I have often wondered why certain Masechtos start with abstract concepts. Our Mishnah starts with the Halacha of one who purchases a fetus of a donkey that belongs to a gentile. It would seem to be more appropriate for the Mishnah to begin its discussion with the basic laws of bechor, a firstborn animal or human. Perhaps the Mishnah is coming to teach us indirectly the fundamental concept of kedushas bechor, the holiness of the firstborn. It is said (Shemos 13:15) ויהי כי הקשה פרעה לשלחנו ויהרג ה’ כל בכור בארץ מצרים מבכור אדם ועד בכור בהמה על כן אני זבח לה’ כל פטר רחם הזכרים וכל בכור בני אפדה, and it happened when Pharaoh stubbornly refused to send us out, that HaShem killed all the firstborn in the land of Egypt, from the firstborn of man to the firstborn of beats.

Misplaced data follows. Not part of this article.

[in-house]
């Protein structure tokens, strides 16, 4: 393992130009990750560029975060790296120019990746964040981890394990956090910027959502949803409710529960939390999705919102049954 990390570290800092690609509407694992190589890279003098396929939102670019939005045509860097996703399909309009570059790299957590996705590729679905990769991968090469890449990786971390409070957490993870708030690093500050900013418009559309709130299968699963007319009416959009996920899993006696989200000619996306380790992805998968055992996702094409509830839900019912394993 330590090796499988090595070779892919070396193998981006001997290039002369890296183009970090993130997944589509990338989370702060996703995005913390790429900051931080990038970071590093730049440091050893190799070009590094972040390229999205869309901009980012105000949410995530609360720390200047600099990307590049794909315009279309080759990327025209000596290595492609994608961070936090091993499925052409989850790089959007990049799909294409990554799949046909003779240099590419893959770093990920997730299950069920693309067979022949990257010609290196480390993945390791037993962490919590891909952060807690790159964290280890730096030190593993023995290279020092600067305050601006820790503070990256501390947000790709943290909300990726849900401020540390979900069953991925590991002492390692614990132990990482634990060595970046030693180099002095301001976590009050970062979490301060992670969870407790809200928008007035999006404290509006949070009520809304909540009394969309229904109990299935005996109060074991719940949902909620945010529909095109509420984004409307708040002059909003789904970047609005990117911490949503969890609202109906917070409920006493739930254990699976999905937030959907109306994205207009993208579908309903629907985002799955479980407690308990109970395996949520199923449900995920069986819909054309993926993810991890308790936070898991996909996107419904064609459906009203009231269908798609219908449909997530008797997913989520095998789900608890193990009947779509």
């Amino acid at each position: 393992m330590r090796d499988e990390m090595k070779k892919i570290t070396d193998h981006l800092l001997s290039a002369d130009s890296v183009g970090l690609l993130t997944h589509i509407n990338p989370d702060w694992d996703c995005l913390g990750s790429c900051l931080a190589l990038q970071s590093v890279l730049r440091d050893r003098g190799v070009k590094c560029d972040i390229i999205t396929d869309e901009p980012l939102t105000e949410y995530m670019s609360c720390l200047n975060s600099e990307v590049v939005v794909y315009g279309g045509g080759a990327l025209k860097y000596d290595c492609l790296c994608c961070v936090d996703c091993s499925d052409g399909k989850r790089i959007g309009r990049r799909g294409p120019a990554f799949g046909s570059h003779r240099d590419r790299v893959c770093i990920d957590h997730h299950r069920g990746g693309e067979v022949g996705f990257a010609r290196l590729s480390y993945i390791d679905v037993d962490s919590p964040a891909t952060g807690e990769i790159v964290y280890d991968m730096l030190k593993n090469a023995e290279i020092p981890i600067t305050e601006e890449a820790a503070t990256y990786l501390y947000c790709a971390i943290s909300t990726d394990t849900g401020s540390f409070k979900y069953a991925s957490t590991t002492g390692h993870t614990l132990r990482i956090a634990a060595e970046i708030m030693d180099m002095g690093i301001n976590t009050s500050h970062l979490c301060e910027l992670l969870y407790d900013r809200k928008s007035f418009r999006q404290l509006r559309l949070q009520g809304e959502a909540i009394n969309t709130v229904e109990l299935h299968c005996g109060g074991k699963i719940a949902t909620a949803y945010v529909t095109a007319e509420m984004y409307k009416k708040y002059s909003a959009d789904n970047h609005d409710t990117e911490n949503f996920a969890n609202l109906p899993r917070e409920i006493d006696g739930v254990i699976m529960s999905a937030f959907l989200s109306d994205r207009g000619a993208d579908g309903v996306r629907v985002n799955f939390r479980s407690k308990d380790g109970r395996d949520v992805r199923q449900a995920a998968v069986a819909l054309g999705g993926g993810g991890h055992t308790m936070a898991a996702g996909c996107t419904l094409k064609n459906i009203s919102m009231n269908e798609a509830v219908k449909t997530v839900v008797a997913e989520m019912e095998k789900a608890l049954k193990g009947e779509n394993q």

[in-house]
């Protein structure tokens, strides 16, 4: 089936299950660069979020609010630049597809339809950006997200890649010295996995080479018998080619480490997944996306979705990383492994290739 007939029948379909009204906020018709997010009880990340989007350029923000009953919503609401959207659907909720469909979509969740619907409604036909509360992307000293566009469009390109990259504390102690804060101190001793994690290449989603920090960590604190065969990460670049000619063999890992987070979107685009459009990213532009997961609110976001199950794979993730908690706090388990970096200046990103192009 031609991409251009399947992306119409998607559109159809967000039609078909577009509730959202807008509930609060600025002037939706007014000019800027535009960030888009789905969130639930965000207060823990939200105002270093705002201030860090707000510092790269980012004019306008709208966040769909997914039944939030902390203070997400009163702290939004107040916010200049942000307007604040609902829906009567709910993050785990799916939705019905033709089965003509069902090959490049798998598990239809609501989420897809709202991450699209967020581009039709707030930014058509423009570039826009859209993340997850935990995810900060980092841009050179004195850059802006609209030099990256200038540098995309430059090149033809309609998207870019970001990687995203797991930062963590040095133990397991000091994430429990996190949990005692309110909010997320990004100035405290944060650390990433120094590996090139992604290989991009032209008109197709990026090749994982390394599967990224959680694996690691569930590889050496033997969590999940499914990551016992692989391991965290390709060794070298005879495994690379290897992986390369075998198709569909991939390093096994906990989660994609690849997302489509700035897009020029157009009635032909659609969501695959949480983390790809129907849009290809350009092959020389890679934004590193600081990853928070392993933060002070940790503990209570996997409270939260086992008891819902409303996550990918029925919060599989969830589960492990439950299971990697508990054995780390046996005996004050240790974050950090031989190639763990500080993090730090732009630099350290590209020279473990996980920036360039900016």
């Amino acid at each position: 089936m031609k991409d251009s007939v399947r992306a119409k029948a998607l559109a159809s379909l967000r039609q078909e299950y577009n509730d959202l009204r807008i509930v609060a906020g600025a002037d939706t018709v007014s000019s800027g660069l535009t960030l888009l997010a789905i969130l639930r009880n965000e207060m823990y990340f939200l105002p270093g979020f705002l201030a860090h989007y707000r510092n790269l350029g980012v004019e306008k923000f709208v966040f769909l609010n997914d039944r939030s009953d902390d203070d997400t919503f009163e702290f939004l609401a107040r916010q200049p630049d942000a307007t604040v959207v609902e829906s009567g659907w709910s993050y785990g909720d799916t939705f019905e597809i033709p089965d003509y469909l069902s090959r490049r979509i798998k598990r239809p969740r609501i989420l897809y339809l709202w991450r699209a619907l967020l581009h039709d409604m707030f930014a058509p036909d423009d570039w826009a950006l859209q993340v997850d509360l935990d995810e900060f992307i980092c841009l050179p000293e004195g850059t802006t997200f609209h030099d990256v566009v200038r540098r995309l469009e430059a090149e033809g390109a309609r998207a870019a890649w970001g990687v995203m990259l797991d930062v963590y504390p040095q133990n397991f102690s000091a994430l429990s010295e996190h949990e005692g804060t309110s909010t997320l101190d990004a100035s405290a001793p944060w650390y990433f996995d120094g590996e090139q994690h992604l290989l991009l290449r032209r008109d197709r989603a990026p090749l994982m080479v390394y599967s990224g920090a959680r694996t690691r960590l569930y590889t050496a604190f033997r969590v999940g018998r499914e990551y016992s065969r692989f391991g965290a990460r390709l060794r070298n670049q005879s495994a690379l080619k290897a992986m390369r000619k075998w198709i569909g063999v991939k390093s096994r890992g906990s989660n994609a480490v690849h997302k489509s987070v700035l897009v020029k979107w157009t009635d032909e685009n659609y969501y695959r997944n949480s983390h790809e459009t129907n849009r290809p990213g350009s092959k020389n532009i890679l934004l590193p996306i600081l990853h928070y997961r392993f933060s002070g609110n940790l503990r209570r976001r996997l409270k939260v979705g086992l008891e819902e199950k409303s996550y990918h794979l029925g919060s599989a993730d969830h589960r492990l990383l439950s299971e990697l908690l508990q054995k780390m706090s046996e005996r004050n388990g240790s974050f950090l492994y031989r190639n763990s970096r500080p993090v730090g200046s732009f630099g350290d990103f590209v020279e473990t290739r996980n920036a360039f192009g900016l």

This verse and other similar verses (see Bamidbar 3:11-13) throughout the Torah teach us that the essence of the mitzvah of bechor is that HaShem killed the Egyptian firstborns and the Jewish firstborns remained alive and were redeemed from exile. Similarly, our Mishnah commences with the Halacha of a Jew who purchases the fetus of a donkey that belongs to a gentile. This seemingly abstract ruling teaches us that we must maintain our distinction from the gentiles, and then HaShem will once again redeem us, speedily, in our days.